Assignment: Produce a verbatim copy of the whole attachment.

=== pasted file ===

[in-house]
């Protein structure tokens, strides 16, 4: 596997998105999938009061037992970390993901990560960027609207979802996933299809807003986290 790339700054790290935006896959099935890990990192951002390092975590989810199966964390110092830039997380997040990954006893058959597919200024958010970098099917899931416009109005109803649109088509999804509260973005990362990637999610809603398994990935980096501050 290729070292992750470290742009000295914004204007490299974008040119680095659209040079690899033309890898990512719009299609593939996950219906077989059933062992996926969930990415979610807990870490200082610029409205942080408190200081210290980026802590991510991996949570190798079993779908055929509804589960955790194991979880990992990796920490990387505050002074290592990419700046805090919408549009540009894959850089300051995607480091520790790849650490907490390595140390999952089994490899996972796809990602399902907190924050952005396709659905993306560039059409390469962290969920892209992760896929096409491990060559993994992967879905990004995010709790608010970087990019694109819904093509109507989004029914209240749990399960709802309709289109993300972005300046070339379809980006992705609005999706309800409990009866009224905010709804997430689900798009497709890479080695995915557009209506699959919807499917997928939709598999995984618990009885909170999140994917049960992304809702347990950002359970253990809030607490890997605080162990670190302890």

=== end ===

[in-house]
């Protein structure tokens, strides 16, 4: 596997998105999938009061037992970390993901990560960027609207979802996933299809807003986290 790339700054790290935006896959099935890990990192951002390092975590989810199966964390110092830039997380997040990954006893058959597919200024958010970098099917899931416009109005109803649109088509999804509260973005990362990637999610809603398994990935980096501050 290729070292992750470290742009000295914004204007490299974008040119680095659209040079690899033309890898990512719009299609593939996950219906077989059933062992996926969930990415979610807990870490200082610029409205942080408190200081210290980026802590991510991996949570190798079993779908055929509804589960955790194991979880990992990796920490990387505050002074290592990419700046805090919408549009540009894959850089300051995607480091520790790849650490907490390595140390999952089994490899996972796809990602399902907190924050952005396709659905993306560039059409390469962290969920892209992760896929096409491990060559993994992967879905990004995010709790608010970087990019694109819904093509109507989004029914209240749990399960709802309709289109993300972005300046070339379809980006992705609005999706309800409990009866009224905010709804997430689900798009497709890479080695995915557009209506699959919807499917997928939709598999995984618990009885909170999140994917049960992304809702347990950002359970253990809030607490890997605080162990670190302890």